- Breastmilk is beneficial for as long as you're prepared to give it. Our society has somehow reached the conclusion that cow's milk is ideal rather than the milk that is made specifically for our species by our species. Obviously we are not prepared in the slightest to put breastmilk on the shelves of our local supermarkets, but if you have a child who needs milk and a mother who is comfortably lactating, doesn't it seem a bit silly to offer cow's milk instead? Human milk contains the same array (and then some) of vitamins and nutrients as cow's milk, plus it's specifically catered to your child. Breastmilk has been shown to evolve and change based on your infant/toddler's needs. How cool is that? And perhaps most importantly, antibodies are passed through breastmilk for the duration of lactation. That means a greater chance of your child having immunity to various illnesses and/or being able to fight them off quicker.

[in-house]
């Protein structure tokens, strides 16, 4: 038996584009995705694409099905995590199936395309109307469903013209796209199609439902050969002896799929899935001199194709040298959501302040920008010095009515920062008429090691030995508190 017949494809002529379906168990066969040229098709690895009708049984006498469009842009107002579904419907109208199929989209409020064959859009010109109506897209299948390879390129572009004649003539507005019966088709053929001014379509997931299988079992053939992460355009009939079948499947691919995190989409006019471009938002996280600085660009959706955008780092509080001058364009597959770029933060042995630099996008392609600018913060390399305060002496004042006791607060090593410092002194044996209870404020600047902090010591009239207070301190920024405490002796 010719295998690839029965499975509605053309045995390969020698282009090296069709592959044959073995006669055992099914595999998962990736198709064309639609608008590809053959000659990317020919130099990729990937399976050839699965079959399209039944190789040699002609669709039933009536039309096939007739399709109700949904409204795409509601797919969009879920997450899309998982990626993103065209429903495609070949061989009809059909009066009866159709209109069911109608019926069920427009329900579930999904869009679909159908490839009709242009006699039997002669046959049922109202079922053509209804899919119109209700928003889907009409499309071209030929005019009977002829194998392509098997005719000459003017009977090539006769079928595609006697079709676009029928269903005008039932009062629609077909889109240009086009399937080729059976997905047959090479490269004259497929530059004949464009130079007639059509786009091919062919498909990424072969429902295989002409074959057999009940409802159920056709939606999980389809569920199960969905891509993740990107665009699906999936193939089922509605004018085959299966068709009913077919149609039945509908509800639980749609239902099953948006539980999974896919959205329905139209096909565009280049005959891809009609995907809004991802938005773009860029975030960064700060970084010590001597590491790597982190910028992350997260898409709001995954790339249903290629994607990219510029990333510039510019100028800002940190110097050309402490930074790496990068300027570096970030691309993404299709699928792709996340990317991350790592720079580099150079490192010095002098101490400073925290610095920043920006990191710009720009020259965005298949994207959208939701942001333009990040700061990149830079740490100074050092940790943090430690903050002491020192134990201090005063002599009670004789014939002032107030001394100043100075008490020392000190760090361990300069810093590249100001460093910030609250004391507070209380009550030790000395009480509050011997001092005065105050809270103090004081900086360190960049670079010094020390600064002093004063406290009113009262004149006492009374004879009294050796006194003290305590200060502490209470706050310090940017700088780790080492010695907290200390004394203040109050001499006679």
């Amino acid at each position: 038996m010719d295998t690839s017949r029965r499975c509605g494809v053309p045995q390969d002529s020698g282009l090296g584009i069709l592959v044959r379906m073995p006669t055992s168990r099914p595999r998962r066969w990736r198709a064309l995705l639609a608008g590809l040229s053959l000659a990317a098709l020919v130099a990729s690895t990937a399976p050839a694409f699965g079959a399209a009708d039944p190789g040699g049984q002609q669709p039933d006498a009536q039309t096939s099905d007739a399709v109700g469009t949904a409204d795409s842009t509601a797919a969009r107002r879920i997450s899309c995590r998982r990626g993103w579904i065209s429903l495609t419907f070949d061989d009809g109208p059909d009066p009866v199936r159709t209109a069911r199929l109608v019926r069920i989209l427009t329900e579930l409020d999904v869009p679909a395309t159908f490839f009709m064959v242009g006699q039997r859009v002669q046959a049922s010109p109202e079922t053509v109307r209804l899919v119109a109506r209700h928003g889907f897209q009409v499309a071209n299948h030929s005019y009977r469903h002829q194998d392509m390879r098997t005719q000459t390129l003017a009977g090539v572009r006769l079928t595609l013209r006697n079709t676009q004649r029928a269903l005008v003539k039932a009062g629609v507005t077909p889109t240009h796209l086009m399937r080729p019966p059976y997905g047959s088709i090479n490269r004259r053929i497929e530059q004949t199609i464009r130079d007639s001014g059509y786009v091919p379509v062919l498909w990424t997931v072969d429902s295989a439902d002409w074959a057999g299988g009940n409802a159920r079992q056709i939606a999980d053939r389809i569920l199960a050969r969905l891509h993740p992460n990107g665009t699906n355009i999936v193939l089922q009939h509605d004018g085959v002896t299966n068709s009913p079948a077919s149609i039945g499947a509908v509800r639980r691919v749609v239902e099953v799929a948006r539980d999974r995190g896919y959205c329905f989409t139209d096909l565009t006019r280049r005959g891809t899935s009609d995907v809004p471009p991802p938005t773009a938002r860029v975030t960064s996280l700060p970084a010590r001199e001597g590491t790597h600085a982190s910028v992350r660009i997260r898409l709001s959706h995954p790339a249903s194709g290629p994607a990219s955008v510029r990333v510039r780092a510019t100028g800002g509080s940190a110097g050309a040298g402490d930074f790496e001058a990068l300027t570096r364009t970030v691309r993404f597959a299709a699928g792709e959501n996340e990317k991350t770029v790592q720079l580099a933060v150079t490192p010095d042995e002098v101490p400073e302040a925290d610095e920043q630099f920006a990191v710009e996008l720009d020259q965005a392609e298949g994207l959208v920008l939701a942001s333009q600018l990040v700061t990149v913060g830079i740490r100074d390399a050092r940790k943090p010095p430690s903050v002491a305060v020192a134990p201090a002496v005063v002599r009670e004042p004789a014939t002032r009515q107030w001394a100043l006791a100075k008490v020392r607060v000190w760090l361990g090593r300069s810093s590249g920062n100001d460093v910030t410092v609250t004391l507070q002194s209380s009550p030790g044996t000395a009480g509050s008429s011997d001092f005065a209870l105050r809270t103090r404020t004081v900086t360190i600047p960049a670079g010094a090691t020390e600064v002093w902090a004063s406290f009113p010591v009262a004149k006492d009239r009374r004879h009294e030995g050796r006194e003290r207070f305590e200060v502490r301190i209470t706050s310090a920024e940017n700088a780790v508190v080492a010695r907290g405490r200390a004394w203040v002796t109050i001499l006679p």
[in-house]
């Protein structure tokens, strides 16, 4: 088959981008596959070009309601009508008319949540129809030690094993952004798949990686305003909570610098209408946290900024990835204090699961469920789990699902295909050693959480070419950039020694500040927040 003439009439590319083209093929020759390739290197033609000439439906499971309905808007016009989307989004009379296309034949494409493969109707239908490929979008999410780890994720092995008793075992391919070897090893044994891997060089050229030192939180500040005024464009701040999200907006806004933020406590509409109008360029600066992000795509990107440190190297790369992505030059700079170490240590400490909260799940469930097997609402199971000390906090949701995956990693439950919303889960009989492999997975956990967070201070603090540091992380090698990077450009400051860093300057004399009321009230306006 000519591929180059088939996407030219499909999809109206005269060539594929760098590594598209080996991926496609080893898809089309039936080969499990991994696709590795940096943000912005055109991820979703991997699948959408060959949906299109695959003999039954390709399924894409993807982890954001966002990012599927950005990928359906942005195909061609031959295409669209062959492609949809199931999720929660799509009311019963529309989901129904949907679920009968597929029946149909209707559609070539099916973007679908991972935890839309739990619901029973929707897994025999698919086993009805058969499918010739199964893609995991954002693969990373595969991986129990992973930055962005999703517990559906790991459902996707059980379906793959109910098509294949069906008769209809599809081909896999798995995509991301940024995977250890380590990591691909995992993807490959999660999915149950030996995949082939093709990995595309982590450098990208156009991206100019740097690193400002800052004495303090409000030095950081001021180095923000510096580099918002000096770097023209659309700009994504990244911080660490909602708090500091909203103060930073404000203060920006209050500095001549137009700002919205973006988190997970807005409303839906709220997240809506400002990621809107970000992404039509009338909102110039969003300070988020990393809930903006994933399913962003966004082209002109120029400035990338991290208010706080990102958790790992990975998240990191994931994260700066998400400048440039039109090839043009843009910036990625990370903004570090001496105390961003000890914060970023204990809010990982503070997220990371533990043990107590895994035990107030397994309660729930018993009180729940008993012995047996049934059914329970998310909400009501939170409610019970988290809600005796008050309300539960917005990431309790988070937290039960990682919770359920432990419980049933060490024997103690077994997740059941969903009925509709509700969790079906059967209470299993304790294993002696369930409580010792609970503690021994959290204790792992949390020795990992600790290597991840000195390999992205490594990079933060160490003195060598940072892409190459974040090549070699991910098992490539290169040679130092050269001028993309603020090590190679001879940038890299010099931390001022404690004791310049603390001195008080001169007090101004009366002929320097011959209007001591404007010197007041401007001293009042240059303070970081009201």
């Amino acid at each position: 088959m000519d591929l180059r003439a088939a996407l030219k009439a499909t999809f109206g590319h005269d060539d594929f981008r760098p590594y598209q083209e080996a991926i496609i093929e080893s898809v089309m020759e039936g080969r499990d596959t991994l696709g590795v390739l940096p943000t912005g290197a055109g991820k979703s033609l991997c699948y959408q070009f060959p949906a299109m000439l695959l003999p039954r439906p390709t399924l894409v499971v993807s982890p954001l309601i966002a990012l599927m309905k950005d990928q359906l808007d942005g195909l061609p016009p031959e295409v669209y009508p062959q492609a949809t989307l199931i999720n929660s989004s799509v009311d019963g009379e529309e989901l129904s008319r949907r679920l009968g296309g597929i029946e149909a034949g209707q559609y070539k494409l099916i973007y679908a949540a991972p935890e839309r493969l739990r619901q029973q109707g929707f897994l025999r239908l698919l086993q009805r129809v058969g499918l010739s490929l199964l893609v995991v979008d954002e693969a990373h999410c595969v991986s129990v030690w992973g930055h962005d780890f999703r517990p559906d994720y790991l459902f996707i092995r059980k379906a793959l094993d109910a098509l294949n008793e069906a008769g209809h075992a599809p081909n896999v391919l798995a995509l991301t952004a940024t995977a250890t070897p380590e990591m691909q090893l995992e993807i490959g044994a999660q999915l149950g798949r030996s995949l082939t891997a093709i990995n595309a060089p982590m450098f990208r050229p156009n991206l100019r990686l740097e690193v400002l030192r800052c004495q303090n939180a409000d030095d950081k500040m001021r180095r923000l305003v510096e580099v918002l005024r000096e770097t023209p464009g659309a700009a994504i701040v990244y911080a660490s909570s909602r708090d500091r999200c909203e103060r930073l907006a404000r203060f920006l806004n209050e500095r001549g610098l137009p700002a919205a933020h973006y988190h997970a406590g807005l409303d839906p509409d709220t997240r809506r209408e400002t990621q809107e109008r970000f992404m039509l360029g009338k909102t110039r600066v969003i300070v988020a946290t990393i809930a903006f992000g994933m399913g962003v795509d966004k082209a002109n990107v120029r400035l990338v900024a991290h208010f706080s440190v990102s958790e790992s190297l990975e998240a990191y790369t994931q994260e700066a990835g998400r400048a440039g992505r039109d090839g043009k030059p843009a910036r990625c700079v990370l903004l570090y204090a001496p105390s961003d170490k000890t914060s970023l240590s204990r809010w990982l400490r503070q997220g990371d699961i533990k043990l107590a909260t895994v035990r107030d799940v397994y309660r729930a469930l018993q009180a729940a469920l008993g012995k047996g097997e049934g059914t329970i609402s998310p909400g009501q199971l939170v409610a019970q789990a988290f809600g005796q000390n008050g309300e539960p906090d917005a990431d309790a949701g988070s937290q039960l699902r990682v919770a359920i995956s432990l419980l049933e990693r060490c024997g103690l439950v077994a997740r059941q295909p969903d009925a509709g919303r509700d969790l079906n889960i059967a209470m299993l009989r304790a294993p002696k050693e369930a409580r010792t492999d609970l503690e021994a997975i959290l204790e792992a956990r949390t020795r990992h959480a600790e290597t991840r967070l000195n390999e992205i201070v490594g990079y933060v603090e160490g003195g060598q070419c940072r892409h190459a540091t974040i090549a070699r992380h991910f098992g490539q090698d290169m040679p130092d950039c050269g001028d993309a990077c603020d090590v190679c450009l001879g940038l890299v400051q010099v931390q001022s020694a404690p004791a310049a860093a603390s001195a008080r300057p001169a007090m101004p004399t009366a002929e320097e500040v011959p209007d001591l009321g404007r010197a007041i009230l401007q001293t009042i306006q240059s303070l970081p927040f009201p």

- The WHO recommends feeding until 2 and however long after two that remains right for the family. We look to the World Health Organization for all sorts of advice when it comes to vaccinations, diseases, statistics, and medical research. Yet somehow this is a recommendation that people seem wary of or don't take seriously. I've seen people dismiss it as advice more pertinent to those in areas where nutritional foods are less available or where drinking water is unsafe, but as I've already outlined, breastmilk is beneficial to all kids (barring an allergy or intolerance, of course) from all walks of life and that doesn't magically go away once they start eating solids or have their first birthday.